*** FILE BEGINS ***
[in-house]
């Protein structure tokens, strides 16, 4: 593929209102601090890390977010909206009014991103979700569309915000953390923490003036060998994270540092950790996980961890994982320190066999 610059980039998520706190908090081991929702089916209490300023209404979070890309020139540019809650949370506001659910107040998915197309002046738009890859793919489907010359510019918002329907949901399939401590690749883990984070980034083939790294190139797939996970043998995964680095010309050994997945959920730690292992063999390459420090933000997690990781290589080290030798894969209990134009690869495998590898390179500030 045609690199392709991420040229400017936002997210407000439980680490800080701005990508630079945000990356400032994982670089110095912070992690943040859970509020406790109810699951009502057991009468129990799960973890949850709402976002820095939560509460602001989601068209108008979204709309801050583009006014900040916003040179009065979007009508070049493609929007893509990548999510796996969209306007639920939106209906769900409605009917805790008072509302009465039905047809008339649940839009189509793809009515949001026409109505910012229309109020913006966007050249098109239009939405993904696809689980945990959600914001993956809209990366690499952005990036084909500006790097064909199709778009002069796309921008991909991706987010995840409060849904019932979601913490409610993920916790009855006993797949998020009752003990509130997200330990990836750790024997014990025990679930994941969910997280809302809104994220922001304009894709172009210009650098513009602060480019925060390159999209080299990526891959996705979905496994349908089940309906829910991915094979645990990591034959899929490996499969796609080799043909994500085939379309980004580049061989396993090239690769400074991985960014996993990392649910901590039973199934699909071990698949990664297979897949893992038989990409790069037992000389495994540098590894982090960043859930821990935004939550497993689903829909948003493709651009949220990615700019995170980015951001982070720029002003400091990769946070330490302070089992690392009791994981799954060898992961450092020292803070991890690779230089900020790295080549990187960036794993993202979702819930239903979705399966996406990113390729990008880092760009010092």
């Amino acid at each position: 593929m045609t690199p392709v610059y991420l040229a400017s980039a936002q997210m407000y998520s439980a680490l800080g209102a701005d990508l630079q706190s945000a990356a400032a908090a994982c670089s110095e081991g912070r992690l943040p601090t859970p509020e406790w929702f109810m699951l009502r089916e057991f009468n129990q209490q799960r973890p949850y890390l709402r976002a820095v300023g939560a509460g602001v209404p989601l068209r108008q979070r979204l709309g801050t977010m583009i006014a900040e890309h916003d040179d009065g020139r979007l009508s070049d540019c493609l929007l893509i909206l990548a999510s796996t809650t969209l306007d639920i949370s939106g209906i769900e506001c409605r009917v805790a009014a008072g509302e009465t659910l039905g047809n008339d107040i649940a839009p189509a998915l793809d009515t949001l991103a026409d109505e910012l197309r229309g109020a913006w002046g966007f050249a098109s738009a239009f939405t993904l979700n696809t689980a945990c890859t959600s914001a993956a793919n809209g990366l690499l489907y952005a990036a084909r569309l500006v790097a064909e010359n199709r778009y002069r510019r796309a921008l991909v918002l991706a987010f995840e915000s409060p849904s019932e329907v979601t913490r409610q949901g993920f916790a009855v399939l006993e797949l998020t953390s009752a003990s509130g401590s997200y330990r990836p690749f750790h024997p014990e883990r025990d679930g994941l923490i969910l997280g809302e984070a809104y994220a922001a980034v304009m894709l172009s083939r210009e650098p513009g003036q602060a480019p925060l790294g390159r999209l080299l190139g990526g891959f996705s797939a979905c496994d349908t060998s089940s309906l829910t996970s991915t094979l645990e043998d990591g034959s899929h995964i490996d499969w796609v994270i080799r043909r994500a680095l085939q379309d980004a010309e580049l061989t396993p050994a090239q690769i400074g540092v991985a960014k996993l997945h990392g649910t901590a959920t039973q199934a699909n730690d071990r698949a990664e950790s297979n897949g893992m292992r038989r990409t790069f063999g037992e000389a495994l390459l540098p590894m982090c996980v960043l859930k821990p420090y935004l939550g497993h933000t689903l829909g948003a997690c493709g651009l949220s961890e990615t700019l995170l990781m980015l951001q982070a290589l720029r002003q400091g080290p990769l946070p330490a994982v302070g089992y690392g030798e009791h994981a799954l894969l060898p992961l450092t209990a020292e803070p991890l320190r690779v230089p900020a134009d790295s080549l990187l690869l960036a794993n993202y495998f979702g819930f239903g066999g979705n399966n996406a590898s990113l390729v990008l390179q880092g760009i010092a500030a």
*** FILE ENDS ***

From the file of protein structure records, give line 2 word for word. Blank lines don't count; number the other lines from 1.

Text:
């Protein structure tokens, strides 16, 4: 593929209102601090890390977010909206009014991103979700569309915000953390923490003036060998994270540092950790996980961890994982320190066999 610059980039998520706190908090081991929702089916209490300023209404979070890309020139540019809650949370506001659910107040998915197309002046738009890859793919489907010359510019918002329907949901399939401590690749883990984070980034083939790294190139797939996970043998995964680095010309050994997945959920730690292992063999390459420090933000997690990781290589080290030798894969209990134009690869495998590898390179500030 045609690199392709991420040229400017936002997210407000439980680490800080701005990508630079945000990356400032994982670089110095912070992690943040859970509020406790109810699951009502057991009468129990799960973890949850709402976002820095939560509460602001989601068209108008979204709309801050583009006014900040916003040179009065979007009508070049493609929007893509990548999510796996969209306007639920939106209906769900409605009917805790008072509302009465039905047809008339649940839009189509793809009515949001026409109505910012229309109020913006966007050249098109239009939405993904696809689980945990959600914001993956809209990366690499952005990036084909500006790097064909199709778009002069796309921008991909991706987010995840409060849904019932979601913490409610993920916790009855006993797949998020009752003990509130997200330990990836750790024997014990025990679930994941969910997280809302809104994220922001304009894709172009210009650098513009602060480019925060390159999209080299990526891959996705979905496994349908089940309906829910991915094979645990990591034959899929490996499969796609080799043909994500085939379309980004580049061989396993090239690769400074991985960014996993990392649910901590039973199934699909071990698949990664297979897949893992038989990409790069037992000389495994540098590894982090960043859930821990935004939550497993689903829909948003493709651009949220990615700019995170980015951001982070720029002003400091990769946070330490302070089992690392009791994981799954060898992961450092020292803070991890690779230089900020790295080549990187960036794993993202979702819930239903979705399966996406990113390729990008880092760009010092």